KUALA LUMPUR (Reuters) - Former Malaysian premier Mahathir Mohamad said on Tuesday he would remain a thorn in the side of his successor in the run-up to elections, and would continue to speak his mind.
Until subdued by heart problems last year, the outspoken Mahathir was the most vocal critic of Prime Minister Abdullah Ahmad Badawi, accusing his government of lacking “guts” and selling out Malaysian sovereignty.
“I still disagree on several of his policies, mainly allowing Malaysians to be subject to Singapore’s wishes,” the 82-year-old told select foreign media in an interview ahead of Wednesday’s launch of his new book.
The book published for the first time his personal correspondence with world leaders including U.S. President George W. Bush, on issues ranging from terrorism to Islam and Myanmar.
“We are not as independent as before in terms of our attitude towards international affairs,” said Mahathir, who ruled the nation for 22 years with an iron grip. “We tend to be very accommodative.”
In the interview, he took Abdullah to task for “wasting (public) money”, dismissed opposition leader Anwar Ibrahim as a “daydreamer” and asserted that the domestic economy was in “bad shape” without a rally in commodity prices.
Mahathir said Abdullah’s ruling front would be returned with a strong majority in the polls, widely expected by March, but said voters must get rid of dead wood in the coalition.
“But there are certain people whose contribution is negative. These people should not be chosen as candidates,” Mahathir, wearing a collarless Nehru suit, said at his office in the 88-storey Petronas Twin Towers.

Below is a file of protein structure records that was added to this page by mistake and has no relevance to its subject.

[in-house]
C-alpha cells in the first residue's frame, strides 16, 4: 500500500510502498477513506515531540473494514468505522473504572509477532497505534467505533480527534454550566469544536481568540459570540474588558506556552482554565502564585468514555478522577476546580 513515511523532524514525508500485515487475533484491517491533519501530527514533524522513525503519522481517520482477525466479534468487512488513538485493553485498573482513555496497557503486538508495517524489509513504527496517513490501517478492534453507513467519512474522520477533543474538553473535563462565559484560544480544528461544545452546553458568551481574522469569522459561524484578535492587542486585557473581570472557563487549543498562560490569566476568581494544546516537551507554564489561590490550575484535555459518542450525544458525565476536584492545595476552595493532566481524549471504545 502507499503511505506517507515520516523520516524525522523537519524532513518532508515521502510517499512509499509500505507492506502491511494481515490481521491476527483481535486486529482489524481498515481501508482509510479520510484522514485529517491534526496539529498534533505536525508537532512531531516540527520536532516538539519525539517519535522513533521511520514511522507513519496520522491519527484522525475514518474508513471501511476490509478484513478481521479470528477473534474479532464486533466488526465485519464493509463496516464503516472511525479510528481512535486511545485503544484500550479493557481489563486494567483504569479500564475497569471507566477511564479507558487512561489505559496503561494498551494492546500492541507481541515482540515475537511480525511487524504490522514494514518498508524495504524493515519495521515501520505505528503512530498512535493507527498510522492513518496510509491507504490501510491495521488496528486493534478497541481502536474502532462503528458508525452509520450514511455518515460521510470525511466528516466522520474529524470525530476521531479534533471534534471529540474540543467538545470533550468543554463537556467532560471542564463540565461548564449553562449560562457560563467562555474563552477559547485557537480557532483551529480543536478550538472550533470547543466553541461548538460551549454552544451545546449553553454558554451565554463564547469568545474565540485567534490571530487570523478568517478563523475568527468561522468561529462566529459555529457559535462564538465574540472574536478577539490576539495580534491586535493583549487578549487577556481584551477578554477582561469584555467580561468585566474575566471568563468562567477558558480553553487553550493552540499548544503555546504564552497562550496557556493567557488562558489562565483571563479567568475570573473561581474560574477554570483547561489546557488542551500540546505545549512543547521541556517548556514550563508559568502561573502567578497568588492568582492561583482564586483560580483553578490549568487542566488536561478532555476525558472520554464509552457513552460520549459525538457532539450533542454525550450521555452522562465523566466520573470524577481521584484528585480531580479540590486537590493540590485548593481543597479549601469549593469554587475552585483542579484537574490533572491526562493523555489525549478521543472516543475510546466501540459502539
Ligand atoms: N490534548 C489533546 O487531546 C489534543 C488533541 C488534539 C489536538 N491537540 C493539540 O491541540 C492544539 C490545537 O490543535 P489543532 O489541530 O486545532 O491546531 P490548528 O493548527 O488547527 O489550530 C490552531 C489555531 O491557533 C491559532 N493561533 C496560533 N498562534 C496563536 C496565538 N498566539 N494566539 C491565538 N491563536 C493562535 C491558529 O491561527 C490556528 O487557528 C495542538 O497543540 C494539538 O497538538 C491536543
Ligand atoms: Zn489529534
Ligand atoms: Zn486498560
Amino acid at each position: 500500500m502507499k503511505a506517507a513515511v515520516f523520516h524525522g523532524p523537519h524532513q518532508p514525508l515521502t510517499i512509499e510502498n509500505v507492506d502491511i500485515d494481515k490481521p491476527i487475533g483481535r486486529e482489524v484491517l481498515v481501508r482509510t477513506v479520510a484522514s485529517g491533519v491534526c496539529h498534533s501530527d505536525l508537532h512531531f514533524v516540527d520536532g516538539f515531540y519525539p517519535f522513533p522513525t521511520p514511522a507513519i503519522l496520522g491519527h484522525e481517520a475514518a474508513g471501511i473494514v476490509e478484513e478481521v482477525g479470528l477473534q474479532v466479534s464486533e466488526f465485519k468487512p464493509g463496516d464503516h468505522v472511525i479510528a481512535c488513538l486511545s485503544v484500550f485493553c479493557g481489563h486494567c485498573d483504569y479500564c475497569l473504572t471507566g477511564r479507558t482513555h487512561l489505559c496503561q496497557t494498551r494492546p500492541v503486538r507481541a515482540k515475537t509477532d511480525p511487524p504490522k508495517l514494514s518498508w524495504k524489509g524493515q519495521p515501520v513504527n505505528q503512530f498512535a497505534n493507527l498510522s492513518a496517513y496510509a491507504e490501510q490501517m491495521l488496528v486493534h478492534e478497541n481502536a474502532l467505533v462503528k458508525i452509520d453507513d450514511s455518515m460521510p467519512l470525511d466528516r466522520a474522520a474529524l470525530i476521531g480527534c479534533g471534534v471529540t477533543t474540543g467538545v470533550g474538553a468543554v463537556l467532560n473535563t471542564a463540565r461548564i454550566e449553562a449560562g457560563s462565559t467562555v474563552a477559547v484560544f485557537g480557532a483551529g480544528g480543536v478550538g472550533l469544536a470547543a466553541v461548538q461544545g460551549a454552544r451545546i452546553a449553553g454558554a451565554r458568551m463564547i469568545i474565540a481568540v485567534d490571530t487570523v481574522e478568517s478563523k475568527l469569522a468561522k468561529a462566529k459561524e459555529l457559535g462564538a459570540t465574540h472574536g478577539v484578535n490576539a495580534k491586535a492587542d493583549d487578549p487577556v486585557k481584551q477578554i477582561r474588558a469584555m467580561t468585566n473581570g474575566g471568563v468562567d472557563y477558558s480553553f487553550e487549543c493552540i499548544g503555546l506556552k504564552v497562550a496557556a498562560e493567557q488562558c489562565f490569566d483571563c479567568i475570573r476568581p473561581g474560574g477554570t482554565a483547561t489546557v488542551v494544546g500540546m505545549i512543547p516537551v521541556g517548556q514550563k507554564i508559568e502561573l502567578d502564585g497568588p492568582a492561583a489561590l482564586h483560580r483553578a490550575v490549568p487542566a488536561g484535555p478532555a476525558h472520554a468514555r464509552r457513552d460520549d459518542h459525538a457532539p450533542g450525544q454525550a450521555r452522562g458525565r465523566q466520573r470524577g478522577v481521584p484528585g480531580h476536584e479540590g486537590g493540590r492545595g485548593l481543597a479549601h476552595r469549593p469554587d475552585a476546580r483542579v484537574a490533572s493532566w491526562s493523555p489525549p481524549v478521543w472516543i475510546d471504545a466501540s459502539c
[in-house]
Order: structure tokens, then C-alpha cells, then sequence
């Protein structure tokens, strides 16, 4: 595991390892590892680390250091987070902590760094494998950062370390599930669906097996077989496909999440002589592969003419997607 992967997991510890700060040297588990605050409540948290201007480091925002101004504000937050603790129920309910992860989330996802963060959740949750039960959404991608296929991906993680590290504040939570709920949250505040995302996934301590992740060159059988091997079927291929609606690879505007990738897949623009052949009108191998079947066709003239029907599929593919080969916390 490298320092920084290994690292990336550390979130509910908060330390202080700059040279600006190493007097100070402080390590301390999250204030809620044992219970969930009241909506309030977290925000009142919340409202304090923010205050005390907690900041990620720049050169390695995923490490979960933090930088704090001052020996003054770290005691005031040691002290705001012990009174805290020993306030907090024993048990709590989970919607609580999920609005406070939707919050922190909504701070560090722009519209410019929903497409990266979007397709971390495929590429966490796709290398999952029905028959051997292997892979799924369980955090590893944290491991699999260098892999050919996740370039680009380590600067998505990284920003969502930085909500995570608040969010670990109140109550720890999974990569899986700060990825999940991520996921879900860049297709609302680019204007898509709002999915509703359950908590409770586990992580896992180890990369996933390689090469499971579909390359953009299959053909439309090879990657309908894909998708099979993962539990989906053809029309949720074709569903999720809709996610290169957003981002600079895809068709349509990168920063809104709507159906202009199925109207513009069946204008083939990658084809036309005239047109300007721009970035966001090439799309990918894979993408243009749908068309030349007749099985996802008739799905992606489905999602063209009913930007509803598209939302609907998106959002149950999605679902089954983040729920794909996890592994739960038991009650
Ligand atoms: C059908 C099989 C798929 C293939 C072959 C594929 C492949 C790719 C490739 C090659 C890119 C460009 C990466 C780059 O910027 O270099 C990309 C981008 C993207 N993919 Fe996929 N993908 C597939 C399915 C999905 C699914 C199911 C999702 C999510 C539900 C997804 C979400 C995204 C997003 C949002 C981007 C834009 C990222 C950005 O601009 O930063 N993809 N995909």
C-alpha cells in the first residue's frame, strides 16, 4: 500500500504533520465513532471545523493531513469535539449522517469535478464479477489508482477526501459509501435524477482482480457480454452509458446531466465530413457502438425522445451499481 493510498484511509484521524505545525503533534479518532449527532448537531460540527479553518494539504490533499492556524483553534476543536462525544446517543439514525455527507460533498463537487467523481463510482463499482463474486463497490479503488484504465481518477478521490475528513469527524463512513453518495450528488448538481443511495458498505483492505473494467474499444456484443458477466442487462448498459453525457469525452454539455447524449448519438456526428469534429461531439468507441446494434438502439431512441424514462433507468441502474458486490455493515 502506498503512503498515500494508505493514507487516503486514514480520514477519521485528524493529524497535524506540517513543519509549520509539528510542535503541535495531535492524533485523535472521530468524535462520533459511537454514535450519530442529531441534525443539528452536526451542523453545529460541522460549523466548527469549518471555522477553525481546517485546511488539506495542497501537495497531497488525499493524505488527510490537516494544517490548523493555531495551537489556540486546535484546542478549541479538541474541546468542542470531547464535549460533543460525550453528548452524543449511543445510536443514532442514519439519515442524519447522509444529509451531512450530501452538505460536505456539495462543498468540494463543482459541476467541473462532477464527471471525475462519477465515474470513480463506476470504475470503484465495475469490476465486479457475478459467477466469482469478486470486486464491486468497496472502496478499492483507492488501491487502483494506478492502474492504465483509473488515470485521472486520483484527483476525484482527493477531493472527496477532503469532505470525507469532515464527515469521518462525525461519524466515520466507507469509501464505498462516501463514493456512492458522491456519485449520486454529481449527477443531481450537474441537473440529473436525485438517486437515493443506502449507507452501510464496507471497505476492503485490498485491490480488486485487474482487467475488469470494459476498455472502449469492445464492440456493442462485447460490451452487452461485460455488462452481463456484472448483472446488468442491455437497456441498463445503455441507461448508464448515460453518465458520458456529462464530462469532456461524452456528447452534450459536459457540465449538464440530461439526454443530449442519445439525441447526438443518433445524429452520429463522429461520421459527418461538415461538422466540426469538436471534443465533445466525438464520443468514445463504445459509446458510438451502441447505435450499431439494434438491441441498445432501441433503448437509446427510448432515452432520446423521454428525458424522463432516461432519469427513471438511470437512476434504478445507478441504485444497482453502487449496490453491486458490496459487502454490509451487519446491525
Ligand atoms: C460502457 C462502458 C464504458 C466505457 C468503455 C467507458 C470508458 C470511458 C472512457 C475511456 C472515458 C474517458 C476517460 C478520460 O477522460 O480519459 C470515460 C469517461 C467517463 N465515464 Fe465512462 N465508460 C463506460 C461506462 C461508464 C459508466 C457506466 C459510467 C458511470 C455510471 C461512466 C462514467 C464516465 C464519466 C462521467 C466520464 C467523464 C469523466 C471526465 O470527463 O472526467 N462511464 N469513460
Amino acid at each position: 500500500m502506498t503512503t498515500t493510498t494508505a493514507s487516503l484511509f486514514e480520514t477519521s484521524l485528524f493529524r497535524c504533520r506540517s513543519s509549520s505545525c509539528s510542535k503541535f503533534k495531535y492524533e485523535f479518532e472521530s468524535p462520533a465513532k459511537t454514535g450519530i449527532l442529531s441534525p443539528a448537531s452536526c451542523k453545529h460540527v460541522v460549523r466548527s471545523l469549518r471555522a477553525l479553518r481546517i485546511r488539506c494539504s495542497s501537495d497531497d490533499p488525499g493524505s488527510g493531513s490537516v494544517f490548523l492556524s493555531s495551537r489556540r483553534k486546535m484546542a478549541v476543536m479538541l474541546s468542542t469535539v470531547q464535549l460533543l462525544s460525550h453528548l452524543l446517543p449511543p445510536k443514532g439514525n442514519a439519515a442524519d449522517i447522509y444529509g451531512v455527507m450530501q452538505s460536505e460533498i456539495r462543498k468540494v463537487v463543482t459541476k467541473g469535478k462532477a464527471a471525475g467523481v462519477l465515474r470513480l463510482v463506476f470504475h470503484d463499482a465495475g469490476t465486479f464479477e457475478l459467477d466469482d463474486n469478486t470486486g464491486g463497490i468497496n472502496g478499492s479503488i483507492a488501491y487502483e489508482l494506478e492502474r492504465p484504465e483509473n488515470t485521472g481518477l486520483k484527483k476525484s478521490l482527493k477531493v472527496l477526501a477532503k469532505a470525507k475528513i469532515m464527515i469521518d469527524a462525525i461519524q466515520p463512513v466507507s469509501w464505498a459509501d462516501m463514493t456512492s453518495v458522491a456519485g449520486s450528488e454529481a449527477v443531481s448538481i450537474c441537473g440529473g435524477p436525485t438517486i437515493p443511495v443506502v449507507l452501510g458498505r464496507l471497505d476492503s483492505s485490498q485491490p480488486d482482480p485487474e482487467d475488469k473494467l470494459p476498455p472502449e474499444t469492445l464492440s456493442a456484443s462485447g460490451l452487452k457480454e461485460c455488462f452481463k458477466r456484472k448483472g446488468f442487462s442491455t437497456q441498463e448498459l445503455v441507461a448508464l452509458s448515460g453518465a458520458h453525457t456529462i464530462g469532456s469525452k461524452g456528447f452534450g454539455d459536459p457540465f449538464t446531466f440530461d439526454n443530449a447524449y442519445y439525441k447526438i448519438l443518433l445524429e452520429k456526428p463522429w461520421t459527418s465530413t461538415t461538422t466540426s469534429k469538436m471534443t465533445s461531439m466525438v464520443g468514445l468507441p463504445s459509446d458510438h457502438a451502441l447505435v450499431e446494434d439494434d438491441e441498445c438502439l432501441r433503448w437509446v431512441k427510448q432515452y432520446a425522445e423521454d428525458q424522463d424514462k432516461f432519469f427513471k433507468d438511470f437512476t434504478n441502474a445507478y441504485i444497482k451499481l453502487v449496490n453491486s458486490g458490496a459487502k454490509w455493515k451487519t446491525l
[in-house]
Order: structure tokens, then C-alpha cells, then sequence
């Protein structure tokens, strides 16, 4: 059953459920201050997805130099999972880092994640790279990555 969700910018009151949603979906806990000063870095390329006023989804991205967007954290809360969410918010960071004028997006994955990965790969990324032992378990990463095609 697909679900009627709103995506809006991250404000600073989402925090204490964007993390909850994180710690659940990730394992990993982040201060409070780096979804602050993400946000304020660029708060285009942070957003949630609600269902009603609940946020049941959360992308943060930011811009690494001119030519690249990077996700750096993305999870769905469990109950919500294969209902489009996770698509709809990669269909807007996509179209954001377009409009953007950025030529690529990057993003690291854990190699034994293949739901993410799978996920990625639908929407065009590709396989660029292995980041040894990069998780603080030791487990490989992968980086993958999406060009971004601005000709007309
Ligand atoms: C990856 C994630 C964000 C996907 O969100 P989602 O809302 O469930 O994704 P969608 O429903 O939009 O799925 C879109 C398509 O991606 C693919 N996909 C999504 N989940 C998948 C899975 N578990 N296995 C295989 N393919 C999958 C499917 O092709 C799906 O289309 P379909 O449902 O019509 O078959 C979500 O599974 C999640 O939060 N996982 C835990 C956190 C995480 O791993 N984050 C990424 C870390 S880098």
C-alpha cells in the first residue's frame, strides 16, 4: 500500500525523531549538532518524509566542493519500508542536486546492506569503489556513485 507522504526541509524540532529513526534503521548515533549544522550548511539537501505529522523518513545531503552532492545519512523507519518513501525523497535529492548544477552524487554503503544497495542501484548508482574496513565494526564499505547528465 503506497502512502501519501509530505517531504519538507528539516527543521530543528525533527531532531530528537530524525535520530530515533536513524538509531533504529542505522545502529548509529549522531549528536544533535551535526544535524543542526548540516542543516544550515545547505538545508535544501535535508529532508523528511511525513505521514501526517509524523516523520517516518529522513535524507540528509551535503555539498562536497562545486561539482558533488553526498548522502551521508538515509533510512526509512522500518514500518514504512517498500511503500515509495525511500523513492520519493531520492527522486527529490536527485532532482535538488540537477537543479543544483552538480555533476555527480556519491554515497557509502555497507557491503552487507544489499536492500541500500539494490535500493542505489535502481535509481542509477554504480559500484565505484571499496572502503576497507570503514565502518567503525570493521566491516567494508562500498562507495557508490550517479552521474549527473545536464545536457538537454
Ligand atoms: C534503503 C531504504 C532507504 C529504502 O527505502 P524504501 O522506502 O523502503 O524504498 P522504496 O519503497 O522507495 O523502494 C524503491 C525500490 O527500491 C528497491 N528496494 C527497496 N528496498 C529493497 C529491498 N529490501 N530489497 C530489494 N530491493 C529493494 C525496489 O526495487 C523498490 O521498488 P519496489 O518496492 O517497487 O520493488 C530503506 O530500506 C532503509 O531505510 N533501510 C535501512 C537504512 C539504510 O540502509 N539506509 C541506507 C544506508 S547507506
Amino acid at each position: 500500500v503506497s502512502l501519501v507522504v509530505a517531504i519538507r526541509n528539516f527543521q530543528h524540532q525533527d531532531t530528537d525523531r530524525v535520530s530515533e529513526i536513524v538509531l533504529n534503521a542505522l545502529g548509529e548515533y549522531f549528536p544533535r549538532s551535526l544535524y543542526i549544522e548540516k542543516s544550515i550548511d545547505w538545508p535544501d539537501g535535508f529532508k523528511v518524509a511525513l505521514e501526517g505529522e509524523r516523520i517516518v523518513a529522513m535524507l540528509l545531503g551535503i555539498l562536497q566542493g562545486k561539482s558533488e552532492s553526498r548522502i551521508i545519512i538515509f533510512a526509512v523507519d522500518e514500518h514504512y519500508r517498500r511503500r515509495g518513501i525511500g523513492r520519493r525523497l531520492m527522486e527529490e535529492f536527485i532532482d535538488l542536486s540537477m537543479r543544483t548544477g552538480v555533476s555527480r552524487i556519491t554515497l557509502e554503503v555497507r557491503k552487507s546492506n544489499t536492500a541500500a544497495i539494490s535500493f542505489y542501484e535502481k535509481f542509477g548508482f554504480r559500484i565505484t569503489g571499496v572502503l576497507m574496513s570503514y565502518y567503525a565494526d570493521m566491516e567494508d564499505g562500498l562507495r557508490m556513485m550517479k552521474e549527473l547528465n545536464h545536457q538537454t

“I still support the party and I still believe the party will win with a good majority but one must not confuse support for the party with support for the individual,” he said.
On Anwar, Mahathir said his political enemy would not be a major factor in the coming elections.
“He’s not a real factor,” he said. “There’s no more political future for him. If he thinks he’s going to be the prime minister, it’s daydreaming of the worst kind.”
A charismatic speaker, Anwar was sacked from government in 1998 after falling out with Mahathir. Anwar then led street protests before he was arrested and later jailed on what he called trumped-up charges of graft and sodomy.
Released in 2004, his corruption conviction means he cannot stand for elected office or hold political office until April this year.
Mahathir, who has a history of heart problem, underwent a heart bypass in September and doctors have advised him to cut down on travel and other activities, including horse-riding.
The operation was Mahathir’s second such surgery since 1989 and followed two heart attacks over the past 13 months.
His quarrel with Abdullah came to the fore after the government scrapped Mahathir’s idea to replace a causeway linking Malaysia and Singapore with a bridge.
Asked if Abdullah should quit, he replied: “It is up to him to decide. It’s also up to the people to decide. If the people want him to move on, if they think his administration is not benefiting them, they should make a decision.”
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